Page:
Another of Ellis’ planks is ending “automatic endorsement of incumbents.” First, incumbents are not automatically endorsed. Incumbents are automatically placed on the consent calendar for endorsement, but can be pulled by signatures of only 10% of the district’s delegates. The reason for this is to avoid the enormous hassle, volunteer time and paperwork involved in managing pre-endorsement processes for incumbents, the vast majority of whom win with only a few objections. But Ellis’ plank sounds good to establishment-phobic new activists, most of whom have never attended or volunteered at a pre-endorsement conference.

Ellis also promises large changes to the way the Party’s money is spent, without a full understanding that altering the spending priorities of the party to be out of sync with the desires of the very legislators the Party works to re-elect, will result in the defunding of the Party in favor of unaccountable outside expenditures by legislators.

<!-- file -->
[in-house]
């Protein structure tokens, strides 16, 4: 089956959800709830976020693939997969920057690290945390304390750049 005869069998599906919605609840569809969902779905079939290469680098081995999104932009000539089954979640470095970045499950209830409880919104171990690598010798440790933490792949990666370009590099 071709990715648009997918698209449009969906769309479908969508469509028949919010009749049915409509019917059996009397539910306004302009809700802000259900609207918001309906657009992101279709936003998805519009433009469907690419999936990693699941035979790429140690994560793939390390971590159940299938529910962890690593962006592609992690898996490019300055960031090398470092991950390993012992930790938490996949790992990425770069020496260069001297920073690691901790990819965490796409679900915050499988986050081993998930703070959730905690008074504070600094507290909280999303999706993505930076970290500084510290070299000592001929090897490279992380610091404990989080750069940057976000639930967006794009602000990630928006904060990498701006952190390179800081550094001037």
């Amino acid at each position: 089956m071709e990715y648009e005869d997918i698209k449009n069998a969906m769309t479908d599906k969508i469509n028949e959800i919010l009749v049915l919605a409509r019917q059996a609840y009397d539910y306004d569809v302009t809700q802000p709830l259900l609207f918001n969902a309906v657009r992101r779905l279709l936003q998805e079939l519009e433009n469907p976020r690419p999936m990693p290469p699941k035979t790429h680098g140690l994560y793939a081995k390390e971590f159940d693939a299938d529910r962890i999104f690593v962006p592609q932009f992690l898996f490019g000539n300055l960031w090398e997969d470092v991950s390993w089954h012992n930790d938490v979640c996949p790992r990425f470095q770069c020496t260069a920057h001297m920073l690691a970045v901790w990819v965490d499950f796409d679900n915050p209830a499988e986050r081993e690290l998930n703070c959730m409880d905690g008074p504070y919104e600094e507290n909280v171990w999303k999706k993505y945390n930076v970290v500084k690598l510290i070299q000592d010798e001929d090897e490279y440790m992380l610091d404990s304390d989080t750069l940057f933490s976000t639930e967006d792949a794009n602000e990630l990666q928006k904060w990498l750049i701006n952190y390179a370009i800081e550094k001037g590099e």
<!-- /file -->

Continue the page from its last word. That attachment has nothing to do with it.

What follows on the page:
Ellis has also stated that she wants any endorsed candidate pledge to read and agree with the party’s platform — apparently failing to realize that that will either hamper Democrats running in red areas where some parts of the party’s platform may be a death sentence for candidates, or that the party will be forced to water down its progressive platform in order to accommodate Democrats in red districts.

In all these cases, progressive reformers run up against the law of unintended consequences. What sounds good isn’t always what is good, and what sounds progressive and democratic can often lead to outcomes that are less progressive than the status quo. It also often helps to have a committed progressive advocate on the inside able to twist arms, more than someone beating down blows on legislators from the outside.

In any case, it’s heartening to see Berniecrat delegates upend the conventional wisdom about Sanders supporters by backing a woman of color who has spent her professional life advocating for women candidates of all ideologies from centrist to progressive. It would be a great thing to have national media present at the convention to tell their stories.